• …post-hurricane Puerto Rico. Pipeline Angels, a network of more than 300 female angel investors, recruited U.S. and Puerto Rican investors for an investor bootcamp in San Juan this summer to explore post-hurricane opportunities in agriculture, food, education, healthcare, energy, jobs and… women..
  • …micro- and small businesses. Women’s economic empowerment is an anti-poverty, economic inclusion strategy. Women’s World Banking is planning new, larger fund for women’s financial inclusion… OPIC committed  $50 million for Global Partnerships’ base-of-the-pyramid fund… Incofin committed $10 million to Mexico’s Financiamiento Progresemos… Kashf Foundation secured $17 million for gender-lens microfinance in Pakistan.
  • …venture investing. Cities like Singapore, Austin, Mexico City are tapping the talent of women entrepreneurs… Sundial and Unilever created the $100 million New Voices Fund and invested in three dozen businesses run by women of color, including Beauty Bakerie and Envested…Backstage Capital looks to raise $36 million for black female founders.

Backstage Capital looks to raise $36 million for black female founders

To unlock gender value…

  • …in making loans and investments. Investors from Root Capital to Small Enterprises Assistance Fund to Alphamundi are applying lessons learned from gender-lens initiatives across their portfolios. One finding: women-led businesses tend to be undervalued in comparison to companies run by men. That suggests there may be gender bias in negotiations over term sheets and valuations (ya think?).
  • …throughout the investment cycle. Dalberg’s Rachna Saxena identifies key points in the investment cycle to apply a gender lens: defining the mandate, developing a strategy, conducting due diligence – and assisting portfolio companies.
  • …in portfolio companies. “Gender mainstreaming” means using gender-based data to surfaces opportunities for women as suppliers, employees, leaders and consumers, driving both gender equality and business growth, explain MEDA’s Carolyn Burns and Devon Krainer.
  • …in public equities. Tools like shareholder advocacy group As You Sow’s Gender Equality Funds can help individual and institutional investors apply a gender lens to often-opaque mutual and exchange-traded funds. (Of note: ImpactAlpha found State Street’s high-profile SHE ETF got mediocre scores across a dozen indicators of gender diversity and balance.)

Some high-profile gender equality funds get low scores…for gender equality

And deliver benefits for all.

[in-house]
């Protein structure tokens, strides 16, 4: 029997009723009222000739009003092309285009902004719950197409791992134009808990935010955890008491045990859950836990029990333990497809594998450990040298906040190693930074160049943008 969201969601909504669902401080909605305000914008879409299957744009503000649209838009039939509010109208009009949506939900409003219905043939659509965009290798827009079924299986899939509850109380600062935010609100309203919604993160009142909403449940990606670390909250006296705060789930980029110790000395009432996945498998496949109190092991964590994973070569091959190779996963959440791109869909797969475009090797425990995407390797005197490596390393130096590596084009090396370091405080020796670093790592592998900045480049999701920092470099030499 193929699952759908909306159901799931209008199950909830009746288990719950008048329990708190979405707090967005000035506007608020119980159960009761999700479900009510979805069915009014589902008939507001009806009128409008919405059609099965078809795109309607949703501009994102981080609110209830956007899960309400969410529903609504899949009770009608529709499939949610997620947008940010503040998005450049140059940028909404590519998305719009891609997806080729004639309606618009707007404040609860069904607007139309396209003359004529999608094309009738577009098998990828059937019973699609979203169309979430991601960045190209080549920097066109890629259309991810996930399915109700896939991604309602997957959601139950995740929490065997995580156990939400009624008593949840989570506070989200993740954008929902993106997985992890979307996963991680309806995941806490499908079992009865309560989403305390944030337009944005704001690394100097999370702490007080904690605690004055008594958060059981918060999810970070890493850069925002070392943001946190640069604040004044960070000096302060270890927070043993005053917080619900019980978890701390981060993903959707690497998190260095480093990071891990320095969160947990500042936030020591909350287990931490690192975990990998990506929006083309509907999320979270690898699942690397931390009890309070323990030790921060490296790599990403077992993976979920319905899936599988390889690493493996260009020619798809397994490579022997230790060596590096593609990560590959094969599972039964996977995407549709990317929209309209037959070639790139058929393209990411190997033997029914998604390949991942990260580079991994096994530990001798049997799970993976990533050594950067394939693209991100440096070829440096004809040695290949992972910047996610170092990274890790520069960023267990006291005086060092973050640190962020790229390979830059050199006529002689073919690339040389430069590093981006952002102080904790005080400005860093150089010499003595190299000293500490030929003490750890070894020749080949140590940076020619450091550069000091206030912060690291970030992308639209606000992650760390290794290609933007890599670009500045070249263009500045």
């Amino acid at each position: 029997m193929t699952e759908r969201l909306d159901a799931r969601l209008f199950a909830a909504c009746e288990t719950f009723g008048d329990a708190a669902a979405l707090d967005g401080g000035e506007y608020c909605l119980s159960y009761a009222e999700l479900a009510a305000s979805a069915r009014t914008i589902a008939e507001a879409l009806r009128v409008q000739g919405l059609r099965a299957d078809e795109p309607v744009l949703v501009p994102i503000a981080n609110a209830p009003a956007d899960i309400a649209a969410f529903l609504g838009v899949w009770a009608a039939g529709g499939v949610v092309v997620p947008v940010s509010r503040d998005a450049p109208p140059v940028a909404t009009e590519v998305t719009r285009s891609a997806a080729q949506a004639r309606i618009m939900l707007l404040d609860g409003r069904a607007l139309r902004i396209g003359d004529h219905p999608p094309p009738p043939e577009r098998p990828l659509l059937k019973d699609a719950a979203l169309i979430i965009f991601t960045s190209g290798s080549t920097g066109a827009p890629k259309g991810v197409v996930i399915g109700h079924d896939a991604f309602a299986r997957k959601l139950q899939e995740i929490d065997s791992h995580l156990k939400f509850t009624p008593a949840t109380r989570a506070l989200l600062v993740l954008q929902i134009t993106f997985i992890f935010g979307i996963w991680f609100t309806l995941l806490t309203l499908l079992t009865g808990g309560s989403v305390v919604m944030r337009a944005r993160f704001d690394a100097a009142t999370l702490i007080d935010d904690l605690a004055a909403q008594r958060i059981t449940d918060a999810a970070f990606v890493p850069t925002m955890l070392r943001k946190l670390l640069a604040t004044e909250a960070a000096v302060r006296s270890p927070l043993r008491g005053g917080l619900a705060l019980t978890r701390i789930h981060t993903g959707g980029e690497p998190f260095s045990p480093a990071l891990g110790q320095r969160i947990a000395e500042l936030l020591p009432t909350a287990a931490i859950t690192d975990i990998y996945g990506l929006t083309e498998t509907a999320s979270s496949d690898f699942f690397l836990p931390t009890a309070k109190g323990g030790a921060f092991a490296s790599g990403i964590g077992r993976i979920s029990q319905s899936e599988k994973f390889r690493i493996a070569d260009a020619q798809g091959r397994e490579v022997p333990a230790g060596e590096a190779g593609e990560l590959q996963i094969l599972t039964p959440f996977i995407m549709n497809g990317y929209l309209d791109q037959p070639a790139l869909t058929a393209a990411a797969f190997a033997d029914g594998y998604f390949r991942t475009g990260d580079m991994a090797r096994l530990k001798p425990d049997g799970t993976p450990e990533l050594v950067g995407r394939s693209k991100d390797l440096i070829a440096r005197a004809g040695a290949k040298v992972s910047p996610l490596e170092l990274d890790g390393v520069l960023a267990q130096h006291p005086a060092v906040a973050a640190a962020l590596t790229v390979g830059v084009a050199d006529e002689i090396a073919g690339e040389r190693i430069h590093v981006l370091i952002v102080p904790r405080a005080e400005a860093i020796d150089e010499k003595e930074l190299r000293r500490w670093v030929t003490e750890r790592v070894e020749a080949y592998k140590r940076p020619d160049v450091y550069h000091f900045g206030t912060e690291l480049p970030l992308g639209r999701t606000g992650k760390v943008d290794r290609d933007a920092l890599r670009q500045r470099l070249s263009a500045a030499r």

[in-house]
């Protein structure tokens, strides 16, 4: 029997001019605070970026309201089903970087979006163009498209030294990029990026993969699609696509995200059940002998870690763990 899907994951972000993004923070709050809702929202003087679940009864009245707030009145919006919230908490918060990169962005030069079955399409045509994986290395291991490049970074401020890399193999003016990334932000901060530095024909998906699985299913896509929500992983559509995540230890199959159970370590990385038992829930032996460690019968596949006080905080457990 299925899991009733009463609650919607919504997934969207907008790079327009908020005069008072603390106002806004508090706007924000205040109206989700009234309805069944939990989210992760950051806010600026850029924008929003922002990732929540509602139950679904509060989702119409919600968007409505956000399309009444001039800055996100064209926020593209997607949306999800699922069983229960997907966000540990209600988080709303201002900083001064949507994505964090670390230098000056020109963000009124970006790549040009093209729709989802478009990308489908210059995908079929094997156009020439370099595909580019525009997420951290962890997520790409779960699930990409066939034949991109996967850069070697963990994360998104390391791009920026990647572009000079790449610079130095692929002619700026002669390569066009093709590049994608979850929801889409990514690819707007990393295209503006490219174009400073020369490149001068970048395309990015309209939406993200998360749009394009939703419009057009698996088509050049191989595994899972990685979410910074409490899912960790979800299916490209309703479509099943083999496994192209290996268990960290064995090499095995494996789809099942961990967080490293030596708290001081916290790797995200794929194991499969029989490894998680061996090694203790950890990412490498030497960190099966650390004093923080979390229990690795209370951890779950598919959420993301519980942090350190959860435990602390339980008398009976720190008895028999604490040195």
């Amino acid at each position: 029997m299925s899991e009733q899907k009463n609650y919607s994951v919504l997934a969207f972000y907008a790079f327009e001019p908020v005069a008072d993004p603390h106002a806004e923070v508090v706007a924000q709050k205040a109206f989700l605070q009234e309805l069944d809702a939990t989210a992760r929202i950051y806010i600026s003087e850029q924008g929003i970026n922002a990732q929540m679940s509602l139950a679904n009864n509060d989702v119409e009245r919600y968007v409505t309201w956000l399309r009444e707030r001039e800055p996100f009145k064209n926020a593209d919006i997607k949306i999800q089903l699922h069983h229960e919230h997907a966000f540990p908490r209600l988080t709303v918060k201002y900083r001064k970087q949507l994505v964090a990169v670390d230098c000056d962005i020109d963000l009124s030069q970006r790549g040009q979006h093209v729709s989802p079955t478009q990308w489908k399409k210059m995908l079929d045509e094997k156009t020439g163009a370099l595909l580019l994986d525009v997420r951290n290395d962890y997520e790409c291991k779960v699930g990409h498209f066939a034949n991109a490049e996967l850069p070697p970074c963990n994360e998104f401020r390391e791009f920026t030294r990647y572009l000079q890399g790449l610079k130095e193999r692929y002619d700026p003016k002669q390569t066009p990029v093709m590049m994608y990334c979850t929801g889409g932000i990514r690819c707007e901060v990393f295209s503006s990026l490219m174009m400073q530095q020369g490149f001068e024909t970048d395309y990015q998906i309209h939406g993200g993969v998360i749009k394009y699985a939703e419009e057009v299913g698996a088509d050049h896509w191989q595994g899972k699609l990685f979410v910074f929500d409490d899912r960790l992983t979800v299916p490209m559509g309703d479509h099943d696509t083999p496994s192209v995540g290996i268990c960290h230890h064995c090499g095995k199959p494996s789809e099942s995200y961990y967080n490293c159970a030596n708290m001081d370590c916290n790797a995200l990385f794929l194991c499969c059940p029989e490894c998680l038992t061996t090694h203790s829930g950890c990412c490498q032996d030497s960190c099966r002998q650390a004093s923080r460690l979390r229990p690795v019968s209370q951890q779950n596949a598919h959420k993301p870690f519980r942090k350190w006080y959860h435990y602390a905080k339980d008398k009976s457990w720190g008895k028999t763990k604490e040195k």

Well-being. Affordable access to women’s healthcare products and services has spillover effects on education, productivity and safety.

Economic growth. Women may be better at tapping the economic opportunities represented by the Sustainable Development Goals. More women on managerial teams can boost a firm’s ability to spot new technologies, business models, products, and services for solving complex social challenges.

By women, for women: The new economics of menstrual pads in Africa

The market begins to stir…

  • …in private equity. Project Sage found more than two dozen new private gender-lens funds that launched in 2018, bringing to 87 the number of private equity, venture capital, and private debt funds making bets on women. The funds have raised $2.25 billion and backed 828 companies. As many as 60 were raised by first-time gender-lens fund managers.
  • …in public equities. Veris Wealth Partners identified nearly three dozen publicly traded gender-lens vehicles that hold $2.4 billion in investor capital, up 85% over last year. Part of the increase: the Ontario Municipal Employees Retirement System seeded RBC Global Asset Management’s RBC Vision Women’s Leadership ETF with $100 million. The much bigger category of managed and institutional assets that take gender issues into consideration may be as much as $1.7 trillion, according to US SIF.
  • …and in fixed-income. Community Capital Management is finding fixed-income gender-lens opportunities in mortgage-backed securities, taxable municipals, and asset-backed securities. Gender-lens investment managers, including Rood Capital and Calvert Impact Capital, are raising capital through fixed-income products.

Total assets in public and private gender-lens products double to $4.65 billion

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December 19, 2018.